Small Town Survival Guide (and Tip)

This is a great (re)post we had to share with you. It was written by longtime Girl Guider Peggy Revell, and was originally posted on her pegomancy blog, July 21, 2011. Thank you Peggy for allowing us to share this with our audience!


Indian Head Station SK 1884 McCord Museum Flickr Creative Commons

Indian Head Station SK 1884 McCord Museum Flickr Creative Commons

Small Town Survival Guide: Introduction, and Tip #1

I am a small town veteran.

I survived 18 years growing up in an itty-bitty township in Southern Ontario. It was “quaint” — or some word similar to “quaint,” used in the brochures meant to lure in tourists and their beloved tourist dollars.

A brief interlude with post-secondary education meant some escape (and escapades) in the booming metropolises of Waterloo and Oakville. Then I graduated and became a “grown up” in the “real world.”

At which point? Yep. Back to a small town.

This one being in Northwestern Ontario, complete with a four-hour drive to any substantial city.

This town comes with -40◦C winters. But it’s a “dry” cold. Whatever that means.

Like I said: veteran.

And like any veteran at the ripe old age of 27-almost-28, I am now willing to share my knowledge of small town survival. At least once a week* you’ll get a brand new nugget of wisdom from me on my blog.

Because you never know when you’re going to end up here or there, or somewhere that is a nowhere.

To start things off, I will begin with the most important, number one, absolutely-must-be-remembered-or-else-you-are-doomed-because-everything-stems-from-this topic:

#1. Gossip. Where small towns are vikings!

Small towns thrive on gossip. They hum with it.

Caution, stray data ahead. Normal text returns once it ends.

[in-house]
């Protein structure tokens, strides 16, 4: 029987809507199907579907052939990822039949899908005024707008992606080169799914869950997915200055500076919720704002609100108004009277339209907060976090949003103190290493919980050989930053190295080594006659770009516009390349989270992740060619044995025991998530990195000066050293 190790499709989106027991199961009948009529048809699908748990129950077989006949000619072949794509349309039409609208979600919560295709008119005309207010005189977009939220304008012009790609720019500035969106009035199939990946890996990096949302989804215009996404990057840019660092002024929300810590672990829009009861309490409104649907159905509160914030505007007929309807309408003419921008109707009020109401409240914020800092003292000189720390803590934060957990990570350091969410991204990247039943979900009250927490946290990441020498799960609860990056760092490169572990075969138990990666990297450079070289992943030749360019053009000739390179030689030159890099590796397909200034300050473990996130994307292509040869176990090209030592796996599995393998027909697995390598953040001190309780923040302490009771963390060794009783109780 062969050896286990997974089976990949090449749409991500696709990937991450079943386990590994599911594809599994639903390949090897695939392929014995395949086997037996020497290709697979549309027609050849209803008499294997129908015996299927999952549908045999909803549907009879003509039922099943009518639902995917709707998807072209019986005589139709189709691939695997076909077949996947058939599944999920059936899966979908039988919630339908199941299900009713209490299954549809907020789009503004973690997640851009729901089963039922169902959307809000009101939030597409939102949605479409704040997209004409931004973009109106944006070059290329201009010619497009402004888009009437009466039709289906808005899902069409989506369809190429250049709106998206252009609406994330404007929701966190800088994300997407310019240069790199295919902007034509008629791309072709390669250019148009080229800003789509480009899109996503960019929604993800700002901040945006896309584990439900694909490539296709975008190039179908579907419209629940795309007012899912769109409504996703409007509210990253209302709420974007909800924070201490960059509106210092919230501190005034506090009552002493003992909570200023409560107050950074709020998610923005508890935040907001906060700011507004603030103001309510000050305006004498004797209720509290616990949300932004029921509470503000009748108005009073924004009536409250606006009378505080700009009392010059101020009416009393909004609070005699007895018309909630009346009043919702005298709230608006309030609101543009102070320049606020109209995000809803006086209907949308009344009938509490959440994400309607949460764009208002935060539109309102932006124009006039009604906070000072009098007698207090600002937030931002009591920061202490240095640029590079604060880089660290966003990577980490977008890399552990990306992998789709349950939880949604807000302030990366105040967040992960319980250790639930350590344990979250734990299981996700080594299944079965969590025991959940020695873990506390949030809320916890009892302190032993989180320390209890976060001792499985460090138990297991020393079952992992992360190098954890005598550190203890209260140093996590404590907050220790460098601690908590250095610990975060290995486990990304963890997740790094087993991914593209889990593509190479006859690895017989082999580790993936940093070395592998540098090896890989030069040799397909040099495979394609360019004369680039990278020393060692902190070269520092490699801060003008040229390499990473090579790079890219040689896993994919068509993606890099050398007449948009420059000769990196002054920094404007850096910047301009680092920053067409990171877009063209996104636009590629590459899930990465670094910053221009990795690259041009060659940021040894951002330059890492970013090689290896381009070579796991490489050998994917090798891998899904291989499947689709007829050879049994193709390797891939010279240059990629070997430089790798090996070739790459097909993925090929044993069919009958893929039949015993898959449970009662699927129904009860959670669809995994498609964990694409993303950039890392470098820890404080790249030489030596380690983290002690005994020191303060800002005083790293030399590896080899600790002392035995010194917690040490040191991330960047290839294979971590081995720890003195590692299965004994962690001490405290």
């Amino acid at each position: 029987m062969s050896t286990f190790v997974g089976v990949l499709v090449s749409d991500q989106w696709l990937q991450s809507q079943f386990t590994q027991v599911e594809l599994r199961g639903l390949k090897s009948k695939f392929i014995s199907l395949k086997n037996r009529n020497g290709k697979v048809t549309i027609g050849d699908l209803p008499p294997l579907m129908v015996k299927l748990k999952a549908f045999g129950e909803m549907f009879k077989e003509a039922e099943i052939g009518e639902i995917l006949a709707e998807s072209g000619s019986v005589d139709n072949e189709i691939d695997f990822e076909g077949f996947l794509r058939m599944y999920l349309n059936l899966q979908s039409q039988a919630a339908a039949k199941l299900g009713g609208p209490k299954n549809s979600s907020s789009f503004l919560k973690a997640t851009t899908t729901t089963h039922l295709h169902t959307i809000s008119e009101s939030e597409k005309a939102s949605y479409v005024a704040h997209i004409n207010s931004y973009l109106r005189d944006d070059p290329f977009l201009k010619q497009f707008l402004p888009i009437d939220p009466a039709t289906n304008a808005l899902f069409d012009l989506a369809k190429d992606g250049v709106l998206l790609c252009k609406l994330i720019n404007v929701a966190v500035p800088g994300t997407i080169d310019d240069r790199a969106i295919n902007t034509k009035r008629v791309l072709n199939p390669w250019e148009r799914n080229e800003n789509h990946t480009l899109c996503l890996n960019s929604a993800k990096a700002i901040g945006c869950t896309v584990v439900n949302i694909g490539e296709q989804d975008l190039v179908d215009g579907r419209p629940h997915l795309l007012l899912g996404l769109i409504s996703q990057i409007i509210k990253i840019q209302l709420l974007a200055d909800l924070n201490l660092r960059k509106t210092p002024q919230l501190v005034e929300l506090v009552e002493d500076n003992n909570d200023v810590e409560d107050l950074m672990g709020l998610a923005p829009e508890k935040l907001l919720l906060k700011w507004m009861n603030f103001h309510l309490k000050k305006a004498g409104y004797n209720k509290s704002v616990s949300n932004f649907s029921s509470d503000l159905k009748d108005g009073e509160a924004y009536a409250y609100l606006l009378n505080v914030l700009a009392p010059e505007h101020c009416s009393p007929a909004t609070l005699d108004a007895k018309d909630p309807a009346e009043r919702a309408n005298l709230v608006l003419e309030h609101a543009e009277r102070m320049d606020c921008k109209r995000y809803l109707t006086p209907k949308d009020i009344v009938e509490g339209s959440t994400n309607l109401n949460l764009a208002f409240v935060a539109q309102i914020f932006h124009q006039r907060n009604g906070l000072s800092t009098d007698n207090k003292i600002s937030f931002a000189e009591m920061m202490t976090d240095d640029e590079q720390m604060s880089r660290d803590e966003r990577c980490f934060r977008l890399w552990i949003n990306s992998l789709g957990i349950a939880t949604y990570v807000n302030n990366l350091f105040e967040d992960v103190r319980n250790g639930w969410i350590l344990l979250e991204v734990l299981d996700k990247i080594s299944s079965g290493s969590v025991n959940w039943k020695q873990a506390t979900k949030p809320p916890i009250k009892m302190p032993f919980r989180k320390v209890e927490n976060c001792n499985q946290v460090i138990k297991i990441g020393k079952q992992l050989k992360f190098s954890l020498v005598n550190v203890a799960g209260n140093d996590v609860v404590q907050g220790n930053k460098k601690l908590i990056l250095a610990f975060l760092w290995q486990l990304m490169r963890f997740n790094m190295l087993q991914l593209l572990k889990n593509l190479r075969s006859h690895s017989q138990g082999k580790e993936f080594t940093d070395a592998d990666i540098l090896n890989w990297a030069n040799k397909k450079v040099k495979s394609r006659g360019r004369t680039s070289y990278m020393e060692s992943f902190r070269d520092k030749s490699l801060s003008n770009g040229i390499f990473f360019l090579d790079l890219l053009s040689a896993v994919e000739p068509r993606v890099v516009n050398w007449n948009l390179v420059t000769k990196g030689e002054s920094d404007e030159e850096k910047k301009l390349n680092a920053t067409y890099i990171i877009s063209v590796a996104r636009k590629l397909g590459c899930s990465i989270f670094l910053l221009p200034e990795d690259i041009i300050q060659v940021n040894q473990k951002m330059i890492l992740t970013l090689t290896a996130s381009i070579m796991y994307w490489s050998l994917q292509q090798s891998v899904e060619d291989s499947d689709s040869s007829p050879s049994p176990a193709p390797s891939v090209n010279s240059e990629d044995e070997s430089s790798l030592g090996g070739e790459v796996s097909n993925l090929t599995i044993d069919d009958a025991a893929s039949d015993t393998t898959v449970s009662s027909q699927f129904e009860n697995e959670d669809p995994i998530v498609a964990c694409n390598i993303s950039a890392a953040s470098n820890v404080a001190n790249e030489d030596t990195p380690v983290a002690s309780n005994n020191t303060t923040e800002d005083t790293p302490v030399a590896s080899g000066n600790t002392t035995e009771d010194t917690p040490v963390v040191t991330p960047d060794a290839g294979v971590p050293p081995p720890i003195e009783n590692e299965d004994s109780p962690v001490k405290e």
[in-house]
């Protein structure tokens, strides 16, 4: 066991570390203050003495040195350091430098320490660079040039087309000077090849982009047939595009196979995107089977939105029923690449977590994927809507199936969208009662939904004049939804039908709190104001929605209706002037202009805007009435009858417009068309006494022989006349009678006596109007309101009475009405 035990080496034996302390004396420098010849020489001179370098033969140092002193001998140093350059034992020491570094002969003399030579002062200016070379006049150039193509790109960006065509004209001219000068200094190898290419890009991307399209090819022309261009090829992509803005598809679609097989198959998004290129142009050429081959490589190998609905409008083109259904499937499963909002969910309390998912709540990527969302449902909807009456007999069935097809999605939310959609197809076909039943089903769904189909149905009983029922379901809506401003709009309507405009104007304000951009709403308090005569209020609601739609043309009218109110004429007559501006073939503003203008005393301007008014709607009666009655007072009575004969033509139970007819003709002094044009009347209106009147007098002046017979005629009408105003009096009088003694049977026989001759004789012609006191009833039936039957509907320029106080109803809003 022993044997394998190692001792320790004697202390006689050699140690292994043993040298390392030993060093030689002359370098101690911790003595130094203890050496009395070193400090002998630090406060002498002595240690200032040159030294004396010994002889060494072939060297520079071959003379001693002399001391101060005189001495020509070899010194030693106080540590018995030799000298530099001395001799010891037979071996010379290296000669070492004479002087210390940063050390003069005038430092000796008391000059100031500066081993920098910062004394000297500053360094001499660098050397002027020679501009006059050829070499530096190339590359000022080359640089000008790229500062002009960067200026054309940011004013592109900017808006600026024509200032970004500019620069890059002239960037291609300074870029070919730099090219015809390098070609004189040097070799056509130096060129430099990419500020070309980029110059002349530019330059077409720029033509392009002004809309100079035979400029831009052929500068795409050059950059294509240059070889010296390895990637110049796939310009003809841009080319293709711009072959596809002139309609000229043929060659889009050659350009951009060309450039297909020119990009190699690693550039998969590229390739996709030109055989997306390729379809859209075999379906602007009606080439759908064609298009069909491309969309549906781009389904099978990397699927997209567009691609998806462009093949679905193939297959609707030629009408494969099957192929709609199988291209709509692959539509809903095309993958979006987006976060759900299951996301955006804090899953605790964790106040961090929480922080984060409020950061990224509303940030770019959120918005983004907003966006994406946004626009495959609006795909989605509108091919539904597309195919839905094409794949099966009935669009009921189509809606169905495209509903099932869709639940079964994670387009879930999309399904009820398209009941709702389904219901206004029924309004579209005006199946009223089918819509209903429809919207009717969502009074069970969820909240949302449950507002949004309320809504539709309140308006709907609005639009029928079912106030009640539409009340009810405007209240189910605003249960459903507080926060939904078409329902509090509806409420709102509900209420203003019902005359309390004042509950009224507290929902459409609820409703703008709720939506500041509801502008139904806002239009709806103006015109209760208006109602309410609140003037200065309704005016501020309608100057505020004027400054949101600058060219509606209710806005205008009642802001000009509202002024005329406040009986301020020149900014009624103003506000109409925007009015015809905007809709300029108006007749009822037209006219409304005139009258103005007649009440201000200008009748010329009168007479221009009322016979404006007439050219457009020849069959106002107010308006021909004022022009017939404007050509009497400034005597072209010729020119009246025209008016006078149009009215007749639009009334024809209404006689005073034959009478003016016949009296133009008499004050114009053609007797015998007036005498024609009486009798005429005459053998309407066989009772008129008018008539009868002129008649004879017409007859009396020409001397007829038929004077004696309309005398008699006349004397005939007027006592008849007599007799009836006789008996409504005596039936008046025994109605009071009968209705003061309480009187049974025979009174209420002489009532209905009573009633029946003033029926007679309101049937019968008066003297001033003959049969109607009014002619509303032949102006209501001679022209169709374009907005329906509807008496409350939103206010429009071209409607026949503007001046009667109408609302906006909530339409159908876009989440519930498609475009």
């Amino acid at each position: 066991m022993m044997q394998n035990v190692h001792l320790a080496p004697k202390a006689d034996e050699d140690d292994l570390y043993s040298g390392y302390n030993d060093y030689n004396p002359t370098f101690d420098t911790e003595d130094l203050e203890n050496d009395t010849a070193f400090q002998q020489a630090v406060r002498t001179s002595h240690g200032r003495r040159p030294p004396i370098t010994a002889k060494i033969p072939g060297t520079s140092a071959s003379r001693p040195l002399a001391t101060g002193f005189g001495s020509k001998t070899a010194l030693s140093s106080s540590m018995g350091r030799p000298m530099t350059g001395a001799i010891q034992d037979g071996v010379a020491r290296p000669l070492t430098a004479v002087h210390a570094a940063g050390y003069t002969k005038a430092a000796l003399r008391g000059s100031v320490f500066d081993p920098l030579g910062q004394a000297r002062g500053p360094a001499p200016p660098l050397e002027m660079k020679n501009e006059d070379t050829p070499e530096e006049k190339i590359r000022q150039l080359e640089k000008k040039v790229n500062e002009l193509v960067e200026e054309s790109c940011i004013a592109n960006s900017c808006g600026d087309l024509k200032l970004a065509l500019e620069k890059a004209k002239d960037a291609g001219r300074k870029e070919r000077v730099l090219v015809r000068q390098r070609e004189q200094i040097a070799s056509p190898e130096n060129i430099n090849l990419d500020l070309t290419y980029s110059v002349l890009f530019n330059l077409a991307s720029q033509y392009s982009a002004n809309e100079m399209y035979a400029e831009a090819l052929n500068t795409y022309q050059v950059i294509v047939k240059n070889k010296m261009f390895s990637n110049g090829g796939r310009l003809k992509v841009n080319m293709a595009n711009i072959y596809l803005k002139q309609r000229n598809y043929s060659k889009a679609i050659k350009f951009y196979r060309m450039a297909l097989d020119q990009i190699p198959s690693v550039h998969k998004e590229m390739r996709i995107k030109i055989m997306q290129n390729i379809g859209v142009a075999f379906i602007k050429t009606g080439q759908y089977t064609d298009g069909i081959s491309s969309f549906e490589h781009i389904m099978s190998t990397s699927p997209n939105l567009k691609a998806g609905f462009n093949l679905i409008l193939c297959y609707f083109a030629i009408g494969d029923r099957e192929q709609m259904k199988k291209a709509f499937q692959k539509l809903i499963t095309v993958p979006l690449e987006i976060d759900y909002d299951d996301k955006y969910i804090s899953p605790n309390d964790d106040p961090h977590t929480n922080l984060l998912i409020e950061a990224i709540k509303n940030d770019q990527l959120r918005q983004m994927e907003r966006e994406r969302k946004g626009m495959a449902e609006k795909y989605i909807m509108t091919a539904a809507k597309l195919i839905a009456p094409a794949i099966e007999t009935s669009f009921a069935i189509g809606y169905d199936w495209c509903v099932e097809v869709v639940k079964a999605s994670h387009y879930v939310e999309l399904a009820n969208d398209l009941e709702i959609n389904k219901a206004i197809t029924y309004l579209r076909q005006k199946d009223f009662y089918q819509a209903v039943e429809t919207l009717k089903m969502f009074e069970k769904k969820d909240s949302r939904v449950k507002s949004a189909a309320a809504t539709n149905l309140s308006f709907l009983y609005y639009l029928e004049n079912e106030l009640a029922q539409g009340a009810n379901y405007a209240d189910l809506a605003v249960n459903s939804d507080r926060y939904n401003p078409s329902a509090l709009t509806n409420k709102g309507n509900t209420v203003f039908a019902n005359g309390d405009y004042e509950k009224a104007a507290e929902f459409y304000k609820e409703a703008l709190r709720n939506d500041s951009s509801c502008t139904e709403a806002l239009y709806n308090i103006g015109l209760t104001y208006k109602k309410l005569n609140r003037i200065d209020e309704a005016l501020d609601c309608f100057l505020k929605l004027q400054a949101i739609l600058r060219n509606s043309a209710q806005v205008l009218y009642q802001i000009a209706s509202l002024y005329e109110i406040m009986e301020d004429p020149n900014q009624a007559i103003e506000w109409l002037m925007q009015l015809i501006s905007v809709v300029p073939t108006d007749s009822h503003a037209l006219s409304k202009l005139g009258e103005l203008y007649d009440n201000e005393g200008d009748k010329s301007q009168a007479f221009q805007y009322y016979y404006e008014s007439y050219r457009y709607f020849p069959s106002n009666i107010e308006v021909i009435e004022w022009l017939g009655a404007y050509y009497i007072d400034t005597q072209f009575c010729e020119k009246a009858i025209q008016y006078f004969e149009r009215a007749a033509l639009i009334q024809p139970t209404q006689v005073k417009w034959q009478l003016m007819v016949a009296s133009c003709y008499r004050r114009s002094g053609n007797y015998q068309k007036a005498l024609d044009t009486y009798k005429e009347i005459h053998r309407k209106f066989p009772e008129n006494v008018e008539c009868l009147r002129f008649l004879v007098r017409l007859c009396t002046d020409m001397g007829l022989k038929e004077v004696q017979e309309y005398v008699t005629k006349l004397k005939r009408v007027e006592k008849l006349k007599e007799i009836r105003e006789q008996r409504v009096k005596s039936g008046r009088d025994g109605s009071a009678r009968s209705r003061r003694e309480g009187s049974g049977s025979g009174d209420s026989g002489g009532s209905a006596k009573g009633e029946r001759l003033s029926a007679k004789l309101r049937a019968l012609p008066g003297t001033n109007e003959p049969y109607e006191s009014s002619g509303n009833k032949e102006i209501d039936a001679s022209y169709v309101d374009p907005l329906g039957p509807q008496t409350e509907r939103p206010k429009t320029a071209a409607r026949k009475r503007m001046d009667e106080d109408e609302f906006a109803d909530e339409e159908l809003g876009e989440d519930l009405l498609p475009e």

Unlike cities of millions or even tens of thousands, you cannot disappear or blend in. You cannot just find new friends, a new gym, a new supermarket, or whatever “new” is needed to escape said gossip.

People will know stuff about you before you even know they exist. It may not be accurate information, but that’s not the point. They will know, they will talk, and then everyone will know.

Which is why it’s especially important to ask yourself “Am I willing to deal with any blow back that comes from XYZ words or actions.”

Consider this even if what you think you’re doing or saying is harmless, because whatever it is will eventually be warped and blown out of proportion. That is the way of gossip. If it can come back to bite you on the arse, it can and it will.

If you can’t deal with that, you are not small town material. I can’t even say “just never leave your house” because that’s an action that will stir up even more gossip and speculation.

It’s not that small town people purposely chatter away and spill the beans with malicious intent … most of the time. It’s mainly because we are a curious people by nature and don’t have much else to do because, well, small town!

Gossip just happens, and BOOM! The person keying the code for tomatoes into the cash register at the grocery store will ask you about the years you spent as a bearded lady touring with the circus.

And that’s if you’re lucky.

Because the other option is that people will talk about it, and they won’t say it to your face. You will just be judged, and not even realize that every single interaction with another person will have this tidbit of knowledge (or misinformation) humming underneath from here until the end of time. That’s right, end of time. Not even your death will end the gossip.

It sucks, but it is what it is, and it will never change. Hence this being #1 on this list.

*And by weekly, I mean whenever it happens. After all, I’ve become accustomed to functioning on “small town time” which is a whole post in and of itself.


Blogger Peggy

Blogger Peggy

By guest blogger Peggy Revell. Peggy is a journalist, small town survivor, longtime Girl Guider and somewhat prone to hyperbole and ridiculous antics. Check out her pegomancy blog for more Small Town Survival Guide tips and other posts!



Have a comment? What’s small town living or guiding like for you?

Don’t forget to check out these upcoming posts:
– Camping à la ‘Dad and Me Camp’
– The Importance of Art for a Child
– Is Baking a Feminist Act?

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